Redefining the role of the violin in contemporary music, Tracy Silverman has contributed significantly to the repertoire and development of the 6-string electric violin and what he calls “post-classical violin playing.” Lauded by BBC Radio as “the greatest living exponent of the electric violin,” Silverman’s groundbreaking work defies musical boundaries. Formerly first violinist with the innovative Turtle Island String Quartet, he was named one of 100 distinguished alumni by The Juilliard School. He has had several electric violin concertos composed specifically for him and is the composer of 3 electric violin concertos of his own.
A long-standing advocate for music education, Tracy recently wrote The Strum Bowing Method (highly recommended by Andy and Dave Reiner!), and will focus on groove and bowing techniques at Fiddle Hell. He is an in-demand clinician and on the string faculty at Belmont University in Nashville, TN. His compositions and performances have been recorded by multiple labels; he’s recorded with three symphonies, with composer/pianist Terry Riley, the rock band Guster, contemporary music’s Paul Dresher Ensemble, jazz legend Billy Taylor, 5-time Grammy winning percussionist Roy “Futureman” Wooten, and the Calder String Quartet, among many others.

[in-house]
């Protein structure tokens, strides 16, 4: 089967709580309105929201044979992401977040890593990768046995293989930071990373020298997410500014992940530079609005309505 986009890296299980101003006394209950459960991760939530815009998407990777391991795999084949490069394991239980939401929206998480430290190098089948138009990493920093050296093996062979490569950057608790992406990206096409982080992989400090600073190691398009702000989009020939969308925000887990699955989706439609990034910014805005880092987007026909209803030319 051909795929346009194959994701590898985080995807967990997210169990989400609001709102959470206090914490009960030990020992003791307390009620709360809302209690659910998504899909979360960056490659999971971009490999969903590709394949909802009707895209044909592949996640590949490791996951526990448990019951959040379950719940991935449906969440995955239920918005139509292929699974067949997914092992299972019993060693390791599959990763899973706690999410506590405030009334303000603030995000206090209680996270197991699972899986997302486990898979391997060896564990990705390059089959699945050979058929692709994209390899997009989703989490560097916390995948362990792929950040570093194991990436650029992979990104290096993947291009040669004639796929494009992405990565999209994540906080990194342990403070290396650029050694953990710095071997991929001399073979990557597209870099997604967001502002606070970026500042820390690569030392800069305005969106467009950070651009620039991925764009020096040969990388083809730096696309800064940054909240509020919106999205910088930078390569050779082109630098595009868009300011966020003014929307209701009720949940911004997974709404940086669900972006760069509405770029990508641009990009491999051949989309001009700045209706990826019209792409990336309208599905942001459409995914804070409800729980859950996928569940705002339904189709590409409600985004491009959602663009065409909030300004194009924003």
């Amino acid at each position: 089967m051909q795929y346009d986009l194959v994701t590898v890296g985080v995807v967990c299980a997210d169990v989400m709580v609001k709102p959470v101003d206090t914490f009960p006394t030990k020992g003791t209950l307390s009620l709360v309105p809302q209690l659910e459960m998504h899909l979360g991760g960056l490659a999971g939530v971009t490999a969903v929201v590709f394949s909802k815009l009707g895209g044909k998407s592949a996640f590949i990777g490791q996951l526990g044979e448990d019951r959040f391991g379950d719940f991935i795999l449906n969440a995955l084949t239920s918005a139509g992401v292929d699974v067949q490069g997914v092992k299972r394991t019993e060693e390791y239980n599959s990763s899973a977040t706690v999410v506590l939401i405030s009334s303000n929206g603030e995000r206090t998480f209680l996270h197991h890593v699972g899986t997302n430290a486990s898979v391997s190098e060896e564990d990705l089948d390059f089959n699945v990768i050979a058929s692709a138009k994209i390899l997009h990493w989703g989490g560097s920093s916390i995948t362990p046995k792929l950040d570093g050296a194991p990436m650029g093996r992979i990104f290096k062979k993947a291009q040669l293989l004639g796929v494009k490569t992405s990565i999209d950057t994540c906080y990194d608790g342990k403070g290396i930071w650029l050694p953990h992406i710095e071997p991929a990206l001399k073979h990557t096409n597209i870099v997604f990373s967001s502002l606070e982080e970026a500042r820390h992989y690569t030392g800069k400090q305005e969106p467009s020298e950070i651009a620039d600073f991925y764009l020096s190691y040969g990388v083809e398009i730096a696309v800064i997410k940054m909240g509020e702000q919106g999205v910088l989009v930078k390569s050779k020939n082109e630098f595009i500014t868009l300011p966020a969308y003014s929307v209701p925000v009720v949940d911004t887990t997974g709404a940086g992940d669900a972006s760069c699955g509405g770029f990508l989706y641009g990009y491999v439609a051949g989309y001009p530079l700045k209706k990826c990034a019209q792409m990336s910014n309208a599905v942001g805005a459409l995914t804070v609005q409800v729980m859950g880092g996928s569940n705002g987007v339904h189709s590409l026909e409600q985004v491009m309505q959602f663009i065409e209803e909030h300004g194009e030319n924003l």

Silverman has appeared as a soloist at Carnegie Hall, Walt Disney Concert Hall, Royal Albert Hall, Avery Fisher Hall, Adelaide’s Festival Theatre, and more, and made his debut with The Chicago Symphony at age 13. His original works have been performed by orchestras and chamber music groups internationally and his scoring work has appeared in episodes of PBS’s NOVA among others. TV/internet and radio includes a solo performance on NPR’s Tiny Desk Concerts, NPR’s Performance Today, and several appearances on Garrison Keillor’s A Prairie Home Companion. Mark Swed of the LA Times enthused, “Inspiring. Silverman is in a class of his own.” The Chicago Tribune’s John von Rhein raved, “Blazing virtuosity. You will be astonished that anybody can play a fiddle like that” and Anthony Tommasini, New York Times, wrote, “Fleet agility and tangy expressivity with wailing hints of Jimi Hendrix.” All that and he's a nice guy!